I would jettison my news-dweeb persona on that day, not so far off, and disappear into the writhing dance crowd, losing myself in Bentley’s grooves. Techno. Trip-hop. (If only I knew what that was.)
That fantasy would have to go on hold, though, as I had decided it was time to call Bentley’s bosses with more prosaic concerns — like what’s happening to public radio in L.A. and could your audience be in danger of slipping away?
The question had been raised for some time, most pointedly when last month’s Arbitron ratings showed three Los Angeles public radio stations — KUSC-FM (91.5), KPCC-FM (89.3) and KKJZ-FM (88.1) — substantially ahead of the once preeminent KCRW-FM (89.9).
The numbers, and the “Portable People Meter” (PPM) the ratings outfit uses to collect them, have been the subject of furious debate nationally among radio programmers for more than a year. Suffice it to say that the bosses at KCRW believe theirs is one of the stations whose listenership is being grossly undercounted.
I won’t claim to have nearly enough expertise to settle the technical arguments about Arbitron’s new audience estimates. And surely ratings can be overplayed. But the numbers give at least a hint at the shifting balance of power in Los Angeles public radio.
For at least a few years now, more listeners have been moving steadily toward stations with consistent formats — like KPCC’s news and talk and KUSC’s classical music, a niche it holds almost alone after other stations dropped the format.
KCRW proudly and somewhat defiantly maintains its eclectic brand , carrying everything from National Public Radio’s news programs to unique home-grown shows on food, books, public affairs and more.
If you measure by its growing Web audience, stronger than its competitors’, and its list of subscribers, large and robust, KCRW has much to celebrate and little to fear.
Still, I couldn’t help but wonder if those ratings numbers weren’t cause for some worry.
“This has been a growing concern over the last several months, since we started seeing the new numbers,” said one member of the KCRW foundation board, who asked not to be named for fear of angering station management. “You can quibble with the numbers. But even if they are just true relatively speaking, then we should be asking what they mean.”
Another board member shared similar feelings — though both of them, and a third board member I spoke to, stressed that they think the station has no cause for alarm or a hasty change in direction.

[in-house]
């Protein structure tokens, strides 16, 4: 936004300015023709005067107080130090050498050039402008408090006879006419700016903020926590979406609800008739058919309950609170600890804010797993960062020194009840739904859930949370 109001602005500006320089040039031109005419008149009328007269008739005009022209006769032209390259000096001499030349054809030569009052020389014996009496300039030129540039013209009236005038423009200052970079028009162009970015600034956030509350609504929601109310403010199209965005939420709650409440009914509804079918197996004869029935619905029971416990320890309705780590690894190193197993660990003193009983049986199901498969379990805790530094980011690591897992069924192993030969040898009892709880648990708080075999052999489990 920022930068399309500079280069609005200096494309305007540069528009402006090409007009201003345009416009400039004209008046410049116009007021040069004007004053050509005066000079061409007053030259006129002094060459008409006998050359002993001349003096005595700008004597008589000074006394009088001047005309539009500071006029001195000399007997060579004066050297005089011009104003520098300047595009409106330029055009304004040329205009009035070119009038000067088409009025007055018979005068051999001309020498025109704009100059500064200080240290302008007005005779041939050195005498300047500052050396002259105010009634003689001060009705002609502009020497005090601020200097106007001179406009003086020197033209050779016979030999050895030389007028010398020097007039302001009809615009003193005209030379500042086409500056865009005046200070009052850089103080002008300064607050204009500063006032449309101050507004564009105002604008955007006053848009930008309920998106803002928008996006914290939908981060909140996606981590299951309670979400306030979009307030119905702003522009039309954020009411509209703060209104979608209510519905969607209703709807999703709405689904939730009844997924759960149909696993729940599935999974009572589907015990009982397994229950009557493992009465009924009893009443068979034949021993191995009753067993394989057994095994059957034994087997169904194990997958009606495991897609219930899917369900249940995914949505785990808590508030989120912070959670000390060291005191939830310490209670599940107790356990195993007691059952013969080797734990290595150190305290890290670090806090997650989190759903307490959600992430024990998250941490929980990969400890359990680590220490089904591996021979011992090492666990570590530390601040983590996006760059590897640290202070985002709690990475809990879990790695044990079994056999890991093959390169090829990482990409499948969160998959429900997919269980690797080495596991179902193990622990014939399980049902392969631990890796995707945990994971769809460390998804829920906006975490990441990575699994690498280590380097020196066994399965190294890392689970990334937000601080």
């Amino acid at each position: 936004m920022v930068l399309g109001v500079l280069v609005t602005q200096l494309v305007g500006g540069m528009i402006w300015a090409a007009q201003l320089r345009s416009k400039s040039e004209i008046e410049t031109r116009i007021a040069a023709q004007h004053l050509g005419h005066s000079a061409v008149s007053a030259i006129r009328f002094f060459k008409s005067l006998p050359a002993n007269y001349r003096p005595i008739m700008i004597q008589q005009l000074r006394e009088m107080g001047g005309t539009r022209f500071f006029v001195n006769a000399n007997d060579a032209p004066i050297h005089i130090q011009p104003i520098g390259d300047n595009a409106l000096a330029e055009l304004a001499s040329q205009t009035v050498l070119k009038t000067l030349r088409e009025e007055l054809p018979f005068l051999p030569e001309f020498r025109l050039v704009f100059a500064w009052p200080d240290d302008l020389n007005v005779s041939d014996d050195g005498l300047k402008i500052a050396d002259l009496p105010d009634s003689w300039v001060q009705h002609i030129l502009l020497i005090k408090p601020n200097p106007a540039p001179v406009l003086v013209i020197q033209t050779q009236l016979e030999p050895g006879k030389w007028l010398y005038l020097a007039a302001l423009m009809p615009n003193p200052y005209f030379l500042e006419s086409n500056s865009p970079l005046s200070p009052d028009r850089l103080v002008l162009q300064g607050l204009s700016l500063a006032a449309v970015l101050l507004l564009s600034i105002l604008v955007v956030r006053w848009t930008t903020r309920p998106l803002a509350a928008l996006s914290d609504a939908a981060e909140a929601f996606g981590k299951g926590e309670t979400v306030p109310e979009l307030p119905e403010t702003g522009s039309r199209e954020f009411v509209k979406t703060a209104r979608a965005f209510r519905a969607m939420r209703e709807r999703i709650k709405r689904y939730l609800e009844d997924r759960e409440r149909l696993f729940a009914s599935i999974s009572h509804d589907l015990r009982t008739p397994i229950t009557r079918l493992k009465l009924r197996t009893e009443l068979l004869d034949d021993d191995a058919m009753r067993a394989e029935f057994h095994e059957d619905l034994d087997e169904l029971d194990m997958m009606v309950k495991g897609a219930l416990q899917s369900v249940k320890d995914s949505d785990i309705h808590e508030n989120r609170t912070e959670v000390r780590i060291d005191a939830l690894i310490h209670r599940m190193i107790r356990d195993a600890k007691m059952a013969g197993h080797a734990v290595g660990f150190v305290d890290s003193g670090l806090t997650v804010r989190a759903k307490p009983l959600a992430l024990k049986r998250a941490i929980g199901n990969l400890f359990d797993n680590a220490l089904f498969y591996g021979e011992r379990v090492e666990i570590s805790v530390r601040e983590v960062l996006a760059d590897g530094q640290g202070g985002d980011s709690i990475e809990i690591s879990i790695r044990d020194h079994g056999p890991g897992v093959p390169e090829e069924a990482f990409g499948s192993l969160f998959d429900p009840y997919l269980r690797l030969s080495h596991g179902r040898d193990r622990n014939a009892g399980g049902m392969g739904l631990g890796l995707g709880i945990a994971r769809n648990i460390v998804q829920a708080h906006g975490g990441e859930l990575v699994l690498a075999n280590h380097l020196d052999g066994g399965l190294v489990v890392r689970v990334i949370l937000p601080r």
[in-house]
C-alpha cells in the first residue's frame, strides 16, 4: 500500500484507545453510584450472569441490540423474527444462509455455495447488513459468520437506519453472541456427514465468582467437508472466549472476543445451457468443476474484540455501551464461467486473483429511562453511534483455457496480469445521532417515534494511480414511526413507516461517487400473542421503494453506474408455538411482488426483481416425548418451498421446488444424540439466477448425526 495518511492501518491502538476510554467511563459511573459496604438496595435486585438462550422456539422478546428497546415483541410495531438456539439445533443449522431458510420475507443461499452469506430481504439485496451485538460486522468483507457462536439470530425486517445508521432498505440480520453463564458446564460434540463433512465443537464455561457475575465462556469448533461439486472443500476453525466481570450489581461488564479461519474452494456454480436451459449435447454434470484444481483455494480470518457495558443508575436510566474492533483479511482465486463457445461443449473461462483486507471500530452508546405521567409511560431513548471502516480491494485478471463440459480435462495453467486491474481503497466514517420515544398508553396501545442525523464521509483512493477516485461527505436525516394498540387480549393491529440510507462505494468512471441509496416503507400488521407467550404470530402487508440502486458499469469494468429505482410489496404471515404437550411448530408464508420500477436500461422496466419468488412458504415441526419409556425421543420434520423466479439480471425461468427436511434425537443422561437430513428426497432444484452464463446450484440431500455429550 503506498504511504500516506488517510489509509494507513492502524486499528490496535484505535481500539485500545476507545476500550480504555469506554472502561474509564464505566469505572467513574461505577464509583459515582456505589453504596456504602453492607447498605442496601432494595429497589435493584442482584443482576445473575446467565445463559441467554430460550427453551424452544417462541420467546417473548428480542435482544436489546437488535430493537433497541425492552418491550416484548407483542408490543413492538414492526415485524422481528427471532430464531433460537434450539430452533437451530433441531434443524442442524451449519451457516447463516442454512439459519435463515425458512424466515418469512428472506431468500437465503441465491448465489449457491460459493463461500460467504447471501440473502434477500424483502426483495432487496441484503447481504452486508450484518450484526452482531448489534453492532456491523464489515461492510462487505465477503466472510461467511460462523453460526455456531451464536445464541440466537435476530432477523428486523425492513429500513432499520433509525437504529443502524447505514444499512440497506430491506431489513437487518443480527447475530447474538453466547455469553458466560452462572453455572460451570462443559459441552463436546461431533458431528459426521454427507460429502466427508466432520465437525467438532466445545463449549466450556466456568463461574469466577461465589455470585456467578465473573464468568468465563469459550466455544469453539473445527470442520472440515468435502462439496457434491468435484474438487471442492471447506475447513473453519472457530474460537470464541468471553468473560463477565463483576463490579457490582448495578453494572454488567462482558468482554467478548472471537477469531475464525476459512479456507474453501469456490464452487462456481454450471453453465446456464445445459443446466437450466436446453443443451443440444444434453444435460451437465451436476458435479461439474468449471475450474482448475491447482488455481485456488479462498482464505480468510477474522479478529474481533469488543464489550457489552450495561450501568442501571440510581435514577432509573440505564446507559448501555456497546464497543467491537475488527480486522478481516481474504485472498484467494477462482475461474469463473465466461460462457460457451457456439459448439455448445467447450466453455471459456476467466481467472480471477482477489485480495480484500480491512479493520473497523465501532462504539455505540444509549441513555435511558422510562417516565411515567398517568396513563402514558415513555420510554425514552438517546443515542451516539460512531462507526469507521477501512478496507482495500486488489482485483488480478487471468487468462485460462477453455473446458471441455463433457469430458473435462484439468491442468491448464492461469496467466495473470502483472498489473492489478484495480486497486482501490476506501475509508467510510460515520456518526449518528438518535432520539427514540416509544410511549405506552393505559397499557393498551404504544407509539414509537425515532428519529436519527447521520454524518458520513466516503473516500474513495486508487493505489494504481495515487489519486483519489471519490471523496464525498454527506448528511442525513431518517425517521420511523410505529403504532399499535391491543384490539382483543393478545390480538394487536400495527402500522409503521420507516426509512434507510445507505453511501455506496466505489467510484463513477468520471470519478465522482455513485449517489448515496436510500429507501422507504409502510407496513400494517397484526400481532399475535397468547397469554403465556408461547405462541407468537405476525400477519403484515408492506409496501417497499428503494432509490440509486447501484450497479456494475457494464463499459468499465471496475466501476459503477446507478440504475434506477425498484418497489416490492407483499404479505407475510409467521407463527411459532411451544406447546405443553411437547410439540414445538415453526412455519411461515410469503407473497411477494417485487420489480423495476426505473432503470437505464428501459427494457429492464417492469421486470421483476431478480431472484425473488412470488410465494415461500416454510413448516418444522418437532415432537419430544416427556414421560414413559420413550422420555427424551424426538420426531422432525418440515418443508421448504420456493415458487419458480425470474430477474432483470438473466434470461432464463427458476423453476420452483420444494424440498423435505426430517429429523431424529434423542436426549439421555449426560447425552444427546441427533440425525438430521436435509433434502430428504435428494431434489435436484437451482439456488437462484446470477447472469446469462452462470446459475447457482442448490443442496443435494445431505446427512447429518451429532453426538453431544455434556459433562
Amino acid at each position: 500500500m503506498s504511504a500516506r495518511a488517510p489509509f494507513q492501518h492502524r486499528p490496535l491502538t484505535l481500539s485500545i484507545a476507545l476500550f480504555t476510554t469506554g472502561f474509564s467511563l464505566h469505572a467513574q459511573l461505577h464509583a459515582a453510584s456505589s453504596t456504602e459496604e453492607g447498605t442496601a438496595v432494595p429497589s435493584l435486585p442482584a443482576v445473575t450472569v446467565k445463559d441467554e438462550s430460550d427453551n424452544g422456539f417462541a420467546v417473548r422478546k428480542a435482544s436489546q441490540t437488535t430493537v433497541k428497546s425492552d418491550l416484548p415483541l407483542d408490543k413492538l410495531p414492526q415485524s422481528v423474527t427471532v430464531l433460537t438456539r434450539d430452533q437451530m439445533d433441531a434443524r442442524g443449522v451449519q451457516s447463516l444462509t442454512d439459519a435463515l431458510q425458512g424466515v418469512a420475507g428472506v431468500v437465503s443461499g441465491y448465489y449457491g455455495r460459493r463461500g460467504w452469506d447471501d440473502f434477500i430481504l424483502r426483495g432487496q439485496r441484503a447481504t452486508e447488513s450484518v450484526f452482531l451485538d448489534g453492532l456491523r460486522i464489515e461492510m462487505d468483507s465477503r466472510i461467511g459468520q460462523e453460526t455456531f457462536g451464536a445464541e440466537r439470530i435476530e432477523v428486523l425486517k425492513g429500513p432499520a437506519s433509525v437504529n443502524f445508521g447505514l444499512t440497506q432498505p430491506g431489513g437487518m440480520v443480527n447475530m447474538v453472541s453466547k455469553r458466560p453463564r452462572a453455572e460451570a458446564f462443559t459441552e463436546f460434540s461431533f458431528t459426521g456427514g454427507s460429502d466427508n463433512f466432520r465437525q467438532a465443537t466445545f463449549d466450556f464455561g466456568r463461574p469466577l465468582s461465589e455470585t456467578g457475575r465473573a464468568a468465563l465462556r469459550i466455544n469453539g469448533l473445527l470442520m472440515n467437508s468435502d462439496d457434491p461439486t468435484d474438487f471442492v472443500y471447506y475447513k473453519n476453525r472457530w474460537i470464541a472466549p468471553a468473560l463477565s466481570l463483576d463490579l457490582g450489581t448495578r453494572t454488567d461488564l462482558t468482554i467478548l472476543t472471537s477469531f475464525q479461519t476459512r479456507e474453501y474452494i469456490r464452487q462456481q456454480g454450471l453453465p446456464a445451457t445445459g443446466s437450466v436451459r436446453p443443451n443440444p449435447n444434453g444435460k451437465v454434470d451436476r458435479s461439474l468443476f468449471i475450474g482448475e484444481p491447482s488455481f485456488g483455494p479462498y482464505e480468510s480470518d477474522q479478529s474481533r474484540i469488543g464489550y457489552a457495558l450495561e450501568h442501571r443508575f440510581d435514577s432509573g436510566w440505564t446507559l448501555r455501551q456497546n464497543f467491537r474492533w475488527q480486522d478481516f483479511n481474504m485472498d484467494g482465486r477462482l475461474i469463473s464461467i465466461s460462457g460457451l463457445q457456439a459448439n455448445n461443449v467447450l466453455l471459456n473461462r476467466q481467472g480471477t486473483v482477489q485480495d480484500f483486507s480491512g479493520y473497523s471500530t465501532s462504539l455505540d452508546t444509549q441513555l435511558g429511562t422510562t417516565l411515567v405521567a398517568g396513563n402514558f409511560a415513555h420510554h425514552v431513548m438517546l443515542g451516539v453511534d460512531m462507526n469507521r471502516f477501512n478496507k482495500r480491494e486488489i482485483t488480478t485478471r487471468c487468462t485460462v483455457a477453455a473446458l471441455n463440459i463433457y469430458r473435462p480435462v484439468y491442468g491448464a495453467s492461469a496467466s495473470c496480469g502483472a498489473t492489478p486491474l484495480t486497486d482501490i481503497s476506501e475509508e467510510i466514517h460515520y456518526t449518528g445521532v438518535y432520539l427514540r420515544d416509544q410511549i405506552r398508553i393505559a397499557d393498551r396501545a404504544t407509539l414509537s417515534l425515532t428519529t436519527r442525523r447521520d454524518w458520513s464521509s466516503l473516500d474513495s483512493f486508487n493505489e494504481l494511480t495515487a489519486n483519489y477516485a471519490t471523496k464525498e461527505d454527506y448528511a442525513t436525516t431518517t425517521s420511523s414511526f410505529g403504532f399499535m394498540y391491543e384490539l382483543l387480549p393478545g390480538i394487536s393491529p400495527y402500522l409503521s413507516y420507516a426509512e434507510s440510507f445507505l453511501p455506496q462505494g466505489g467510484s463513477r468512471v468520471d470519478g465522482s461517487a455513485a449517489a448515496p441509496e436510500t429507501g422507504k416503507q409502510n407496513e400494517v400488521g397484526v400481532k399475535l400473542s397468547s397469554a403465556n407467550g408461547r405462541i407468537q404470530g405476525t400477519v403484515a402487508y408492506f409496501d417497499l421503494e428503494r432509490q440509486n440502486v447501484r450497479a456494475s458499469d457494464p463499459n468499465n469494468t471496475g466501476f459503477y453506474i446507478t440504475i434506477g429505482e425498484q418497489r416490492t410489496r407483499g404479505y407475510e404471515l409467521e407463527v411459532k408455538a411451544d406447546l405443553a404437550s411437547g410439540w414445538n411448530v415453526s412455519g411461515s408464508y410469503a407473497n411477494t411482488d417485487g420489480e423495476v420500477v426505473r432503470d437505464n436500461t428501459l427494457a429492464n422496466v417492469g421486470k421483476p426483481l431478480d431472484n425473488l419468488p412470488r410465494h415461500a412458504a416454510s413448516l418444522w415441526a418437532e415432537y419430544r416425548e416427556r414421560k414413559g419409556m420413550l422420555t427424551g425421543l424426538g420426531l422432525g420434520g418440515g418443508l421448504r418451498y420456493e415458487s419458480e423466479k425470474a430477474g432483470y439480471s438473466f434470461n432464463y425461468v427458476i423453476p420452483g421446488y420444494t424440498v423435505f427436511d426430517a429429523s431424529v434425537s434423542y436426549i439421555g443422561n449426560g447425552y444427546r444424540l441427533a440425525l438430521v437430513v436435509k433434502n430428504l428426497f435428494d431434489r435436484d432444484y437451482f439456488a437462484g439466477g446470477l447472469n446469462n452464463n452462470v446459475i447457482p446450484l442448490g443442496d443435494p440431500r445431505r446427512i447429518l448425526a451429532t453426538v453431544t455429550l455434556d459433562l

“To me the great achievement of KCRW is to remain eclectic when so much of media is going to narrower and narrower niches,” said Steve Lavine, president of California Institute for the Arts and a board member at the station. “That unlikely mix of cutting- edge music and news and information and cultural commentary is what’s so valuable.”
Even so, it did not go unnoticed anywhere in local radio last month when Arbitron (relying on the new PPM devices) showed KUSC with a total of 737,000 listeners per week, tops on public radio’s airwaves not only locally but across the nation.
Pasadena-based KPCC ranked fifth nationally with a “cume” of 549,000, and jazz-oriented KKJZ came in at 317,000. KCRW trailed at 289,000 weekly listeners.
When I asked about the numbers, KCRW General Manager Ruth Seymour made me feel a little like that fat PC guy in the Apple computer ads, his mind rooted in hopeless convention while arty Appleman scans the vast horizon.
“I hate these stories,” Seymour said, adding that “Arbitron has devised a marvelous system to measure radio in the 20th century.”
Seymour, to be sure, is not alone in arguing that the measuring system is flawed. Of particular concern: The People Meters don’t record all the people who listen to the news and music programs that KCRW transmits via online “streams” distinct from its main programming. Arbitron also doesn’t report listening by people out of town and overseas, where the station’s music, in particular, has a big following.
Joanne Church interprets ratings data for public radio stations as president of the Radio Research Consortium.
She agrees that KCRW gets shortchanged, to a degree, by the failure to fully measure online and out-of-town audiences.